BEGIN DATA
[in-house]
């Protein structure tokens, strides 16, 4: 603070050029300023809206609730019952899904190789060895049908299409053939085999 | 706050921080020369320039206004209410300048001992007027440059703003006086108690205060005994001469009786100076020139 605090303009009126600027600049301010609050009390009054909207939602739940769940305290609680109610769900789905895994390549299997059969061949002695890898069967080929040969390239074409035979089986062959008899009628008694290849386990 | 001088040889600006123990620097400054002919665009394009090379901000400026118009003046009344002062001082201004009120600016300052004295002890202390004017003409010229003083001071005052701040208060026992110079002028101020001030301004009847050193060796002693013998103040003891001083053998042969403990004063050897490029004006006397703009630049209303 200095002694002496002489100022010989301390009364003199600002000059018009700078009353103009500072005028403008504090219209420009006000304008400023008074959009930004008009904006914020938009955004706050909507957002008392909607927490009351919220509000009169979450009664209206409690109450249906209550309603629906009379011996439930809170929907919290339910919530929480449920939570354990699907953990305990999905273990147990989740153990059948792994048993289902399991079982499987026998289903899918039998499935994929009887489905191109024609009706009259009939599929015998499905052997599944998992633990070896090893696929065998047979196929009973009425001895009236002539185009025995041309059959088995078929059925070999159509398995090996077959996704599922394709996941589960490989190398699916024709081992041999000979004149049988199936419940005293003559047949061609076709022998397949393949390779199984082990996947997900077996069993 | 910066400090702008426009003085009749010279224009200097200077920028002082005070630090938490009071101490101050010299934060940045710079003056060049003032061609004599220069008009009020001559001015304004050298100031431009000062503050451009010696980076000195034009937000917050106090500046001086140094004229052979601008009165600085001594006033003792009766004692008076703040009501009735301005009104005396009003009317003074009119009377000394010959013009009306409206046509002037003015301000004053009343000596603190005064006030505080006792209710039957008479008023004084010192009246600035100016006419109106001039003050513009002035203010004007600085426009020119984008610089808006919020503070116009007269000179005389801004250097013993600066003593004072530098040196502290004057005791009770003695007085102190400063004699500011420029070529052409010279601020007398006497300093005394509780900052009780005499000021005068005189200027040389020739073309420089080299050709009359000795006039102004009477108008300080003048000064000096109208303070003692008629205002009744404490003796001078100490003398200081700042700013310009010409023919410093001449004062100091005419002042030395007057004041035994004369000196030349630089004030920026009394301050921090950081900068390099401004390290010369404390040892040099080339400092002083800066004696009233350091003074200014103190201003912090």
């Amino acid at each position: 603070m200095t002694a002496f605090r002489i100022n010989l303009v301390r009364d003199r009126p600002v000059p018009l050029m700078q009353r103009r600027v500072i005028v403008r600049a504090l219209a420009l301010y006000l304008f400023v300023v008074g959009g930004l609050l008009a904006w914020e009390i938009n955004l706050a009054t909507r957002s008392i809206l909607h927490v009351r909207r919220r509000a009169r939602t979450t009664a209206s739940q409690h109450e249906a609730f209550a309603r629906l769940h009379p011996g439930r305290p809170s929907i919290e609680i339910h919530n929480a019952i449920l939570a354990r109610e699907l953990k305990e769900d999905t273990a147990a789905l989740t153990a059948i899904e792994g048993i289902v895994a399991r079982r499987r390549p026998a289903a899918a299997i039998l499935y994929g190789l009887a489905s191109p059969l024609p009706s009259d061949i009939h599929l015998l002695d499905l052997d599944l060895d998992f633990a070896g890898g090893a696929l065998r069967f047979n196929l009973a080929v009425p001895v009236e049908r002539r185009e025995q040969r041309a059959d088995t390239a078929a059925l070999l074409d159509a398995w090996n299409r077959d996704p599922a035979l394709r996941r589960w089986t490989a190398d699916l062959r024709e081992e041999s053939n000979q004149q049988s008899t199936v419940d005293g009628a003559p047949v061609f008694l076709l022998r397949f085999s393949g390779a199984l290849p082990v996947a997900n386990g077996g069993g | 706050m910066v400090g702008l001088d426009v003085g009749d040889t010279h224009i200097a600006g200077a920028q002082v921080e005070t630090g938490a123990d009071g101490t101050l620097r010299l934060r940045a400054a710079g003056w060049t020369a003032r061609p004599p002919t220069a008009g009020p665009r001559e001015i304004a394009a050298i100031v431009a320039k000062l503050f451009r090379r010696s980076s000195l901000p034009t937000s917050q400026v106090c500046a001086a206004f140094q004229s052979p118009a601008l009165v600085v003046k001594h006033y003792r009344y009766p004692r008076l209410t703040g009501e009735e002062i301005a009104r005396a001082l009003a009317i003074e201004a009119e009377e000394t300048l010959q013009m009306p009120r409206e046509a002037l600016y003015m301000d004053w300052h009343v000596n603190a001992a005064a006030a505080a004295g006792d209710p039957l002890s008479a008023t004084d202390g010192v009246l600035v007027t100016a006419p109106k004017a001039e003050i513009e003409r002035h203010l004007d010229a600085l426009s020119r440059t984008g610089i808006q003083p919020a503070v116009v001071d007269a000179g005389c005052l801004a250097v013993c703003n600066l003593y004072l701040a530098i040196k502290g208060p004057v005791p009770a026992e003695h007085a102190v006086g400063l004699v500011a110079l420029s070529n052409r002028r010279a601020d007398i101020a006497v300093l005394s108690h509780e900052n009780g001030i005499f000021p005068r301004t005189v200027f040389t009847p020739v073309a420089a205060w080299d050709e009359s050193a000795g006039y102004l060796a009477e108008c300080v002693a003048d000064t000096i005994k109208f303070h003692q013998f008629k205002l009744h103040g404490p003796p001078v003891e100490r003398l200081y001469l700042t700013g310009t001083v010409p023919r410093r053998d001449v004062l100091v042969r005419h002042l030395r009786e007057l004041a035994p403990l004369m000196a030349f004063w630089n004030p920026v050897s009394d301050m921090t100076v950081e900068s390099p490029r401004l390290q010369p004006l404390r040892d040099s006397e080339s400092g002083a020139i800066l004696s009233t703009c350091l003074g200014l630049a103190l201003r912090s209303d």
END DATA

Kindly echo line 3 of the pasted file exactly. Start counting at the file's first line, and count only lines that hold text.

């Amino acid at each position: 603070m200095t002694a002496f605090r002489i100022n010989l303009v301390r009364d003199r009126p600002v000059p018009l050029m700078q009353r103009r600027v500072i005028v403008r600049a504090l219209a420009l301010y006000l304008f400023v300023v008074g959009g930004l609050l008009a904006w914020e009390i938009n955004l706050a009054t909507r957002s008392i809206l909607h927490v009351r909207r919220r509000a009169r939602t979450t009664a209206s739940q409690h109450e249906a609730f209550a309603r629906l769940h009379p011996g439930r305290p809170s929907i919290e609680i339910h919530n929480a019952i449920l939570a354990r109610e699907l953990k305990e769900d999905t273990a147990a789905l989740t153990a059948i899904e792994g048993i289902v895994a399991r079982r499987r390549p026998a289903a899918a299997i039998l499935y994929g190789l009887a489905s191109p059969l024609p009706s009259d061949i009939h599929l015998l002695d499905l052997d599944l060895d998992f633990a070896g890898g090893a696929l065998r069967f047979n196929l009973a080929v009425p001895v009236e049908r002539r185009e025995q040969r041309a059959d088995t390239a078929a059925l070999l074409d159509a398995w090996n299409r077959d996704p599922a035979l394709r996941r589960w089986t490989a190398d699916l062959r024709e081992e041999s053939n000979q004149q049988s008899t199936v419940d005293g009628a003559p047949v061609f008694l076709l022998r397949f085999s393949g390779a199984l290849p082990v996947a997900n386990g077996g069993g | 706050m910066v400090g702008l001088d426009v003085g009749d040889t010279h224009i200097a600006g200077a920028q002082v921080e005070t630090g938490a123990d009071g101490t101050l620097r010299l934060r940045a400054a710079g003056w060049t020369a003032r061609p004599p002919t220069a008009g009020p665009r001559e001015i304004a394009a050298i100031v431009a320039k000062l503050f451009r090379r010696s980076s000195l901000p034009t937000s917050q400026v106090c500046a001086a206004f140094q004229s052979p118009a601008l009165v600085v003046k001594h006033y003792r009344y009766p004692r008076l209410t703040g009501e009735e002062i301005a009104r005396a001082l009003a009317i003074e201004a009119e009377e000394t300048l010959q013009m009306p009120r409206e046509a002037l600016y003015m301000d004053w300052h009343v000596n603190a001992a005064a006030a505080a004295g006792d209710p039957l002890s008479a008023t004084d202390g010192v009246l600035v007027t100016a006419p109106k004017a001039e003050i513009e003409r002035h203010l004007d010229a600085l426009s020119r440059t984008g610089i808006q003083p919020a503070v116009v001071d007269a000179g005389c005052l801004a250097v013993c703003n600066l003593y004072l701040a530098i040196k502290g208060p004057v005791p009770a026992e003695h007085a102190v006086g400063l004699v500011a110079l420029s070529n052409r002028r010279a601020d007398i101020a006497v300093l005394s108690h509780e900052n009780g001030i005499f000021p005068r301004t005189v200027f040389t009847p020739v073309a420089a205060w080299d050709e009359s050193a000795g006039y102004l060796a009477e108008c300080v002693a003048d000064t000096i005994k109208f303070h003692q013998f008629k205002l009744h103040g404490p003796p001078v003891e100490r003398l200081y001469l700042t700013g310009t001083v010409p023919r410093r053998d001449v004062l100091v042969r005419h002042l030395r009786e007057l004041a035994p403990l004369m000196a030349f004063w630089n004030p920026v050897s009394d301050m921090t100076v950081e900068s390099p490029r401004l390290q010369p004006l404390r040892d040099s006397e080339s400092g002083a020139i800066l004696s009233t703009c350091l003074g200014l630049a103190l201003r912090s209303d």